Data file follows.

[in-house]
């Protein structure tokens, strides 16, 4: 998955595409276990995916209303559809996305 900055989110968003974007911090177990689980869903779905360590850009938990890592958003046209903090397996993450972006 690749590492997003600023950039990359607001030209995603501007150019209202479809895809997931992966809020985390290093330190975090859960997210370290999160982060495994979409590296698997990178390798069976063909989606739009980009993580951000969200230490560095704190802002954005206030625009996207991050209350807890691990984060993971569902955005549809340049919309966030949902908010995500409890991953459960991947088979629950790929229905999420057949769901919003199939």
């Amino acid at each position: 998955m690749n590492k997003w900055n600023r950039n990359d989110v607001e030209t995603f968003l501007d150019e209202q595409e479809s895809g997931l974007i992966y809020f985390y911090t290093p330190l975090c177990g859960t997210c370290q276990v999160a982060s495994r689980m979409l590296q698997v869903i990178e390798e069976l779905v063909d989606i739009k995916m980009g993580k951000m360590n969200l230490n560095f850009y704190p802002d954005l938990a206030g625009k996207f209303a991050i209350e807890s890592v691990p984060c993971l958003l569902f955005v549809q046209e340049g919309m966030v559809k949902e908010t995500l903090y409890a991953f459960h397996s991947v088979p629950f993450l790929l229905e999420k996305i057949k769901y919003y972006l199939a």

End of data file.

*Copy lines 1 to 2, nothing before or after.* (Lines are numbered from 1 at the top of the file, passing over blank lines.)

[in-house]
């Protein structure tokens, strides 16, 4: 998955595409276990995916209303559809996305 900055989110968003974007911090177990689980869903779905360590850009938990890592958003046209903090397996993450972006 690749590492997003600023950039990359607001030209995603501007150019209202479809895809997931992966809020985390290093330190975090859960997210370290999160982060495994979409590296698997990178390798069976063909989606739009980009993580951000969200230490560095704190802002954005206030625009996207991050209350807890691990984060993971569902955005549809340049919309966030949902908010995500409890991953459960991947088979629950790929229905999420057949769901919003199939």